However, there are two important caveats to this scenario. First, if you sell within three years, Unison won’t share in your losses. Second, if you haven’t done proper maintenance on the house, Unison may change its proportional share of the losses. The details about maintenance will be in your contract.

How Unison HomeOwner Works

Unison HomeOwner works much the same way as Unison HomeBuyer, but with a few differences.

First, Unison HomeOwner will buy up to 20% of the equity in a home you already own. You can use the money from Unison’s loan for just about anything from paying for your kid’s college education, to improving your home, and more.

When you sell the house (or after 30 years), you pay back Unison’s principal investment and its share of the appreciation.

Can I Refinance My Main Mortgage?

When you have a loan with Unison, you can refinance your primary mortgage as long as you have at least 20% equity in your home. Since Unison has a second lien position on your loan, it requires you to leave a buffer to protect its share of the equity.

What Happens After 30 Years?

If you still live in your house after 30 years, you have to buy Unison out or sell your house and pay back the loan. You may be able to buy Unison out by taking out a HELOC, home equity loan, or even a reverse mortgage if you’re over age 62 by then.

It’s also possible to simply use cash to buy out Unison, though that may be difficult since the amount of equity in your home could be very substantial.

Where Is Unison Available?

Unison isn’t currently available in every state.

These are the places where it currently invests: Arizona, California, Colorado, Connecticut, Delaware, Florida, Georgia, Illinois, Maryland, Massachusetts, Michigan, Minnesota, Missouri, Nevada, New Jersey, New York, North Carolina, Ohio, Oregon, Pennsylvania, Virginia, Washington, and Washington D.C.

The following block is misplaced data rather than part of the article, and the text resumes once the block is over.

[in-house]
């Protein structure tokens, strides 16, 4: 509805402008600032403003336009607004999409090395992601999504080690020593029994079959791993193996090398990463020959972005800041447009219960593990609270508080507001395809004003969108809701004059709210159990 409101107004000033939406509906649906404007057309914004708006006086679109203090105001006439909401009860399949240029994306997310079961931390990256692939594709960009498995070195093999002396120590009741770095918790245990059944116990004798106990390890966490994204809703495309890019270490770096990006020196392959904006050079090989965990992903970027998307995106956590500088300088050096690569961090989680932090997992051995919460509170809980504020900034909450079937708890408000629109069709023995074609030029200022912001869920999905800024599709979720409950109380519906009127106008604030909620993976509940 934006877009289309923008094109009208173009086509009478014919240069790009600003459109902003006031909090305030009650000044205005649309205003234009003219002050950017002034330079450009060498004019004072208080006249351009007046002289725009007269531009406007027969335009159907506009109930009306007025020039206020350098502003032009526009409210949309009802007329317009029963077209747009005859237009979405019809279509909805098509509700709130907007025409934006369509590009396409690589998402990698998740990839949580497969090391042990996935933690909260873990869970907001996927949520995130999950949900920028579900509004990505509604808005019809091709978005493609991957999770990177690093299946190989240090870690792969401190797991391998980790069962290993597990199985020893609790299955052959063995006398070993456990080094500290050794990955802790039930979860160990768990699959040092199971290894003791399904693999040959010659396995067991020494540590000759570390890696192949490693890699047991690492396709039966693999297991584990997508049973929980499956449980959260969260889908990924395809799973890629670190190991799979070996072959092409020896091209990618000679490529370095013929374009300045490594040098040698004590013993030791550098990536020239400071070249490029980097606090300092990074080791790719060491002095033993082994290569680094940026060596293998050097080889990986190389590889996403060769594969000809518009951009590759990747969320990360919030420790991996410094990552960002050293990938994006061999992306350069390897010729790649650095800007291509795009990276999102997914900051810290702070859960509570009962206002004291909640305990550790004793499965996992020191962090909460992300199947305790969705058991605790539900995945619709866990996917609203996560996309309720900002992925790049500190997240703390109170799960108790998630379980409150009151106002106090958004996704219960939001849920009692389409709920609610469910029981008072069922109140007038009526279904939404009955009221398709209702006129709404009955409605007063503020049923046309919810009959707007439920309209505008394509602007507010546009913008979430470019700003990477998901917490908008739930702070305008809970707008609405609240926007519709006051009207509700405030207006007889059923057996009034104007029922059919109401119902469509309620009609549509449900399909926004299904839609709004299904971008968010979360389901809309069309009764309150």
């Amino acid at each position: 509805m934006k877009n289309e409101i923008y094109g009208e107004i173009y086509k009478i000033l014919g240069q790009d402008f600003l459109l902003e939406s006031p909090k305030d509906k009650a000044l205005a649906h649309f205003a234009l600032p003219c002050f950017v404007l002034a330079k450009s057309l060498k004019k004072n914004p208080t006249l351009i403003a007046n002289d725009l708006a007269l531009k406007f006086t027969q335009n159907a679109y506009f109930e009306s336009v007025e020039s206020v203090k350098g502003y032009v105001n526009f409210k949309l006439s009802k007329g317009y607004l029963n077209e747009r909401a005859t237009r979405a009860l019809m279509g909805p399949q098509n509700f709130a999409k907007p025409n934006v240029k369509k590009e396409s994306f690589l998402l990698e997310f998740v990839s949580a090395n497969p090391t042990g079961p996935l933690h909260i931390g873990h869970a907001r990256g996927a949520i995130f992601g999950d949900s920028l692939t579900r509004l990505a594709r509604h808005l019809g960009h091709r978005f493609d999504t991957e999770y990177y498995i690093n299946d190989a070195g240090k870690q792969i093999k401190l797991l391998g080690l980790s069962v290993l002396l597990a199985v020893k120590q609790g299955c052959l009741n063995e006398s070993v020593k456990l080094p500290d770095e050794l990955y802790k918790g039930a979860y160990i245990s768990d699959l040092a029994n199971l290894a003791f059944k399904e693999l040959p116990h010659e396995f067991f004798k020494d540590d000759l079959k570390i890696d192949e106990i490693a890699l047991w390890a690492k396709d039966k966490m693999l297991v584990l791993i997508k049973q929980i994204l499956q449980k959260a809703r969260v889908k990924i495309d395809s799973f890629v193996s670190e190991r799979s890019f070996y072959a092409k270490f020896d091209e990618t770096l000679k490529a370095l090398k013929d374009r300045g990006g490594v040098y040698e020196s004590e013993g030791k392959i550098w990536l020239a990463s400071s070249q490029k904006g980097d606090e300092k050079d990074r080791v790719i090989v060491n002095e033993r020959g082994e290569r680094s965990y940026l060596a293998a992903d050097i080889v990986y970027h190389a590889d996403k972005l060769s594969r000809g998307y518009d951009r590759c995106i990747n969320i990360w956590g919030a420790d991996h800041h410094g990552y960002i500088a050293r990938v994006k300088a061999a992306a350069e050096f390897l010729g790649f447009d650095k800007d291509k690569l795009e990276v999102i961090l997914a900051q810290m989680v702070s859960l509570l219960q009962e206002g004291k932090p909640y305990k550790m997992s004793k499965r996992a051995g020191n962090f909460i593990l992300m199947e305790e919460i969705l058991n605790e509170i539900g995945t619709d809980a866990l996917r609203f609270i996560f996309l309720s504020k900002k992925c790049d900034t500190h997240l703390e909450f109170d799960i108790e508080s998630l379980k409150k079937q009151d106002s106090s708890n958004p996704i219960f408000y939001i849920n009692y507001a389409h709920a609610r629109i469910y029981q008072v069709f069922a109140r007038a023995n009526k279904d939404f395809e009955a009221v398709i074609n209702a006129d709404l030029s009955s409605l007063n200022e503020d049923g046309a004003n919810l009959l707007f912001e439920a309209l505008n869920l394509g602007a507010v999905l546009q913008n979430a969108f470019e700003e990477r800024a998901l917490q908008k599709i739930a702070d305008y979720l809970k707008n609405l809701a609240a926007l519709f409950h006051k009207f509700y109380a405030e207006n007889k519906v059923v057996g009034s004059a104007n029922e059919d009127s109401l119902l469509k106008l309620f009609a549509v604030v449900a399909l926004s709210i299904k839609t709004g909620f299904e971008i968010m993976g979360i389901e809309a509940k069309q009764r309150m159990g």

Should I Let Unison Invest in My House?

Most Americans build up the vast majority of their wealth inside of their homes. That means that recommending any financial product that erodes home equity could leave the average person poorer.

That said, I think that allowing Unison to invest in your home makes sense in a few scenarios.

First, if you want to buy a home, and you have a 10% down payment, investing with Unison makes a lot of sense. By having a 20% down payment, you’ll avoid costly private mortgage insurance which can save you thousands of dollars per year (especially if you own a more expensive home).

Having a larger down payment will also lower your monthly mortgage payment, leaving you to invest more money outside of your primary residence. Sure, you’ll lose out on some of your appreciation, but this is essentially a low-risk loan with some immediate benefits.

The second scenario where I may recommend investing with Unison is if you want to tap into your home equity for an investment. For example, you may want to buy a rental property using Unison for homeowners and a mortgage from your primary bank.

It could also make sense to use Unison for homeowners if you need cash to buy inventory for your business or otherwise fund your start-up costs.

The post Unison Review: Uniquely Use the Equity in Your House appeared first on The College Investor.

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Author: Robert Farrington